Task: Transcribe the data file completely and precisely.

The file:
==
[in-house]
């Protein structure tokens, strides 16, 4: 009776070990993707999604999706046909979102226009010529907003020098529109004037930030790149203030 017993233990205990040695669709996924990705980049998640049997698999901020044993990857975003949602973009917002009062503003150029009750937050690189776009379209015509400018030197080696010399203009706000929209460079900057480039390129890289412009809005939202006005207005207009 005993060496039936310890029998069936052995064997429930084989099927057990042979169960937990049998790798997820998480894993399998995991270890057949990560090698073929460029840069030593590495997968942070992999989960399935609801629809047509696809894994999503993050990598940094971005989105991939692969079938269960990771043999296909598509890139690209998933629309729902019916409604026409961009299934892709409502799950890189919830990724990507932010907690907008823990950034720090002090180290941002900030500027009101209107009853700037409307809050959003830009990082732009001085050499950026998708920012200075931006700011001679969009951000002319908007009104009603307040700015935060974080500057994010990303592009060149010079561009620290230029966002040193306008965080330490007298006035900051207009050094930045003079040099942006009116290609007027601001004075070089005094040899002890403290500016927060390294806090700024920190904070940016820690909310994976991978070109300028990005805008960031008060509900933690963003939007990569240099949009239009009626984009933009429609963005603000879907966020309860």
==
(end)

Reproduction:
[in-house]
């Protein structure tokens, strides 16, 4: 009776070990993707999604999706046909979102226009010529907003020098529109004037930030790149203030 017993233990205990040695669709996924990705980049998640049997698999901020044993990857975003949602973009917002009062503003150029009750937050690189776009379209015509400018030197080696010399203009706000929209460079900057480039390129890289412009809005939202006005207005207009 005993060496039936310890029998069936052995064997429930084989099927057990042979169960937990049998790798997820998480894993399998995991270890057949990560090698073929460029840069030593590495997968942070992999989960399935609801629809047509696809894994999503993050990598940094971005989105991939692969079938269960990771043999296909598509890139690209998933629309729902019916409604026409961009299934892709409502799950890189919830990724990507932010907690907008823990950034720090002090180290941002900030500027009101209107009853700037409307809050959003830009990082732009001085050499950026998708920012200075931006700011001679969009951000002319908007009104009603307040700015935060974080500057994010990303592009060149010079561009620290230029966002040193306008965080330490007298006035900051207009050094930045003079040099942006009116290609007027601001004075070089005094040899002890403290500016927060390294806090700024920190904070940016820690909310994976991978070109300028990005805008960031008060509900933690963003939007990569240099949009239009009626984009933009429609963005603000879907966020309860």